Crime Library: Criminal Minds and Methods

The Fatal Attraction Murder Case

The Investigation Goes On and On

Police later confirmed Solomon's alibi. "We checked into his story and though he was a little off on his times, he was substantially accurate," Constantino said. Workers at the Treetops confirmed that Solomon and Warmus were drinking at the bar and having dinner. Originally, detectives were strongly in favor of Paul Solomon as the most likely suspect. It was difficult to abandon the notion of the "philandering husband kills annoying wife so he can be with his girlfriend" theory. But in this case, investigators found that Solomon's explanation of his movements on the night of the murder were, for the most part, truthful.

A few days later, Carolyn Warmus was asked to come into the police department for an interview. "We figured we might as well keep talking to her as long as she didn't object. I called her on the phone and asked her to come in and she was very nice. She said 'sure, I'll be right over,'" Constantino recalled. "She came into the police station, I said 'Carolyn, how are you?' She said fine and then said she didn't want to talk anymore without a lawyer. We had to let her go at that point," he said.

Constantino, not totally convinced of her innocence, plowed ahead in the investigation. Police also speculated that Betty Jeanne was the target of a professional hit, a victim of a burglary gone badly or an aborted sex crime. But one by one, these theories were discarded and investigators were forced back to square one. By spring 1989, progress had come to a halt. "In around March of that year, we were at a dead-end. It looked like we had nowhere to turn," Constantino recently said. Detectives interviewed and re-interviewed everyone connected to the case with little to show for it. At times, it seemed there was nothing left to investigate.

In April, investigators turned their attention to the phone records of Carolyn Warmus. These records were obtained through subpoena and soon, detectives began to examine each and every call made by Warmus from her Manhattan apartment during the critical period before and after the murder. Constantino spent "all of April and May examining the phone records every single day." One of the phone numbers on the list belonged to a Vincent Parco, a private investigator from Manhattan. Carolyn made many phone calls to Parco both before and after the day of Betty Jeanne's murder. When detectives questioned Parco, he told them that Carolyn was a former client of his and she had hired him to check on a previous boyfriend. The work was performed and although Parco did no other work for her, Carolyn continued to call from time to time to say hello. This didn't sit well with investigators who suspected there was more to the Parco-Warmus relationship than friendly phone chats. "We talked to Parco several times, each time, he changed his story," Constantino said.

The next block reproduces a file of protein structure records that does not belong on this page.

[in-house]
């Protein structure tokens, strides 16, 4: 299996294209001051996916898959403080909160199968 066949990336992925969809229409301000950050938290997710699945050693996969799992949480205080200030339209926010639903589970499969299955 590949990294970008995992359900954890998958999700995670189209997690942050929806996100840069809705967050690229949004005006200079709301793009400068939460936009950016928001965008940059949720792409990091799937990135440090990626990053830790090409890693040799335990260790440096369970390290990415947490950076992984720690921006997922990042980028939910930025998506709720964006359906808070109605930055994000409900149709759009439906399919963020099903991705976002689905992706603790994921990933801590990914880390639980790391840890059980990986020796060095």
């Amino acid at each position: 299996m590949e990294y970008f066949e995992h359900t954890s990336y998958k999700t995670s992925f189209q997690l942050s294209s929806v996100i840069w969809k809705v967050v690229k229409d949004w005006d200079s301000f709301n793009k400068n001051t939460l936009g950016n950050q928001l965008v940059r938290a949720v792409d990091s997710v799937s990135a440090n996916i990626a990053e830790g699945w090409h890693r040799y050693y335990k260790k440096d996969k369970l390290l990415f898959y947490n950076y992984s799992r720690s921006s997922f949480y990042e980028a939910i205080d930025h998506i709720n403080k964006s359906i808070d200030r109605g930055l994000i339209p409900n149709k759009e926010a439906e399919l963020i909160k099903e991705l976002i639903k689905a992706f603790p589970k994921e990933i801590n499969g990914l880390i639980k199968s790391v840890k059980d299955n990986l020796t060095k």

Parco, perhaps seeing a future for himself that could include jail, eventually decided to expand on his original statement. He said that shortly before Betty Jeanne was killed, Carolyn had asked him where she could get a gun. She said she wanted it for protection and was very adamant about it. "Almost every time that I saw her she became fairly persistent as far as asking me to acquire a firearm for her," Parco later said at trial. Carolyn also wanted a silencer for the weapon. "She became persistent about getting a silencer for the firearm," he later testified. Although he refused to get the weapon for her at first, Parco told detectives that in early January of 1989, he finally relented and sold her a .25-caliber automatic fitted with a silencer for $2,500. The weapon was originally a gift that Parco had received from a friend. He later sent the gun over to another friend in Brooklyn, George Peters, who manufactured a silencer for the weapon.

When detectives visited Peters at his machine shop in Brooklyn, he admitted he manufactured a silencer for the .25-caliber handgun. He also said that before he returned the Beretta to Parco, he test fired the gun by putting a few rounds into a block of wood. When detectives later conducted a search of his workshop, they found a single spent .25-caliber shell casing underneath a table. Westchester County Lab technicians performed a comparison between that casing and the casings found on the floor next to Betty Jeanne. The casings were a perfect match. Constantino was elated. "The .25 Beretta automatic that Parco gave to Peters to fit for a silencer and he later sold to Carolyn Warmus, was the same weapon that was used to kill Betty Jeanne," he said.

The walls were closing in on Carolyn.
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